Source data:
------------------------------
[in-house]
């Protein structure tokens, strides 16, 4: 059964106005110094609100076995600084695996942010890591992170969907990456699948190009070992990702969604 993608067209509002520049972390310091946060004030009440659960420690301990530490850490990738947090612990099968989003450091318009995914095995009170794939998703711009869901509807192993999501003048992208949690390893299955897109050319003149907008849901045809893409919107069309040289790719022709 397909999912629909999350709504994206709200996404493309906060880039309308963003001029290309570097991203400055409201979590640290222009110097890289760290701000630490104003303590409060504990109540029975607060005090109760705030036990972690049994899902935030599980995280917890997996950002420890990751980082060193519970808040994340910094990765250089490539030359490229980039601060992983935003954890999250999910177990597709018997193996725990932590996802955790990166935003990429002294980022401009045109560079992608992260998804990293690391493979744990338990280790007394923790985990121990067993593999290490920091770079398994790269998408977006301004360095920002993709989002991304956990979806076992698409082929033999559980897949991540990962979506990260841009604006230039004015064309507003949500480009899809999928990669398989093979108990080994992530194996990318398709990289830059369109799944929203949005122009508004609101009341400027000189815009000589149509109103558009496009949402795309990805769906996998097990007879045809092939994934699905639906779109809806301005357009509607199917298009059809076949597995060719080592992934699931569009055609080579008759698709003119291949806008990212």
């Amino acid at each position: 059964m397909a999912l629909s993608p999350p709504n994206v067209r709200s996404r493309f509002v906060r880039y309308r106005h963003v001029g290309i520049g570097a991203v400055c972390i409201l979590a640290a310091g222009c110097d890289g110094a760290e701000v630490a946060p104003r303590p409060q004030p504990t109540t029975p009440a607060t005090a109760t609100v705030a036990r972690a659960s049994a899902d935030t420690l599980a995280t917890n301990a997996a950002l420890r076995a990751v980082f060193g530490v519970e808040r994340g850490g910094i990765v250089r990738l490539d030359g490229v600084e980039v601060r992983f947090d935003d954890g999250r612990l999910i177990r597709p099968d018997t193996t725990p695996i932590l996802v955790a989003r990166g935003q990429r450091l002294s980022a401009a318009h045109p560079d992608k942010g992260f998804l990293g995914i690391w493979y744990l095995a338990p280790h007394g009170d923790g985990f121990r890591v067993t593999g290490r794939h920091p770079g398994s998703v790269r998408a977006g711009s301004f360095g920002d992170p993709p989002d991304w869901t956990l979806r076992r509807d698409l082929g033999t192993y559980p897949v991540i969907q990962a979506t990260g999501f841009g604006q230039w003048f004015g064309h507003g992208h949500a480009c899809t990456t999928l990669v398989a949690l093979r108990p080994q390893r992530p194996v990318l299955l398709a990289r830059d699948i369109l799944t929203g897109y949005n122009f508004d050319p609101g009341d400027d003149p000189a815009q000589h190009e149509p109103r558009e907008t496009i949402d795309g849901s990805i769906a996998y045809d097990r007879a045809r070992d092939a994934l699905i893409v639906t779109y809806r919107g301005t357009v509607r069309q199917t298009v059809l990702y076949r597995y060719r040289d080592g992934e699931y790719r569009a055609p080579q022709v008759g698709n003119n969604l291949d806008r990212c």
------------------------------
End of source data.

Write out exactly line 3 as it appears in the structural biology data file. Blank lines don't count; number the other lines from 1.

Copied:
């Amino acid at each position: 059964m397909a999912l629909s993608p999350p709504n994206v067209r709200s996404r493309f509002v906060r880039y309308r106005h963003v001029g290309i520049g570097a991203v400055c972390i409201l979590a640290a310091g222009c110097d890289g110094a760290e701000v630490a946060p104003r303590p409060q004030p504990t109540t029975p009440a607060t005090a109760t609100v705030a036990r972690a659960s049994a899902d935030t420690l599980a995280t917890n301990a997996a950002l420890r076995a990751v980082f060193g530490v519970e808040r994340g850490g910094i990765v250089r990738l490539d030359g490229v600084e980039v601060r992983f947090d935003d954890g999250r612990l999910i177990r597709p099968d018997t193996t725990p695996i932590l996802v955790a989003r990166g935003q990429r450091l002294s980022a401009a318009h045109p560079d992608k942010g992260f998804l990293g995914i690391w493979y744990l095995a338990p280790h007394g009170d923790g985990f121990r890591v067993t593999g290490r794939h920091p770079g398994s998703v790269r998408a977006g711009s301004f360095g920002d992170p993709p989002d991304w869901t956990l979806r076992r509807d698409l082929g033999t192993y559980p897949v991540i969907q990962a979506t990260g999501f841009g604006q230039w003048f004015g064309h507003g992208h949500a480009c899809t990456t999928l990669v398989a949690l093979r108990p080994q390893r992530p194996v990318l299955l398709a990289r830059d699948i369109l799944t929203g897109y949005n122009f508004d050319p609101g009341d400027d003149p000189a815009q000589h190009e149509p109103r558009e907008t496009i949402d795309g849901s990805i769906a996998y045809d097990r007879a045809r070992d092939a994934l699905i893409v639906t779109y809806r919107g301005t357009v509607r069309q199917t298009v059809l990702y076949r597995y060719r040289d080592g992934e699931y790719r569009a055609p080579q022709v008759g698709n003119n969604l291949d806008r990212c």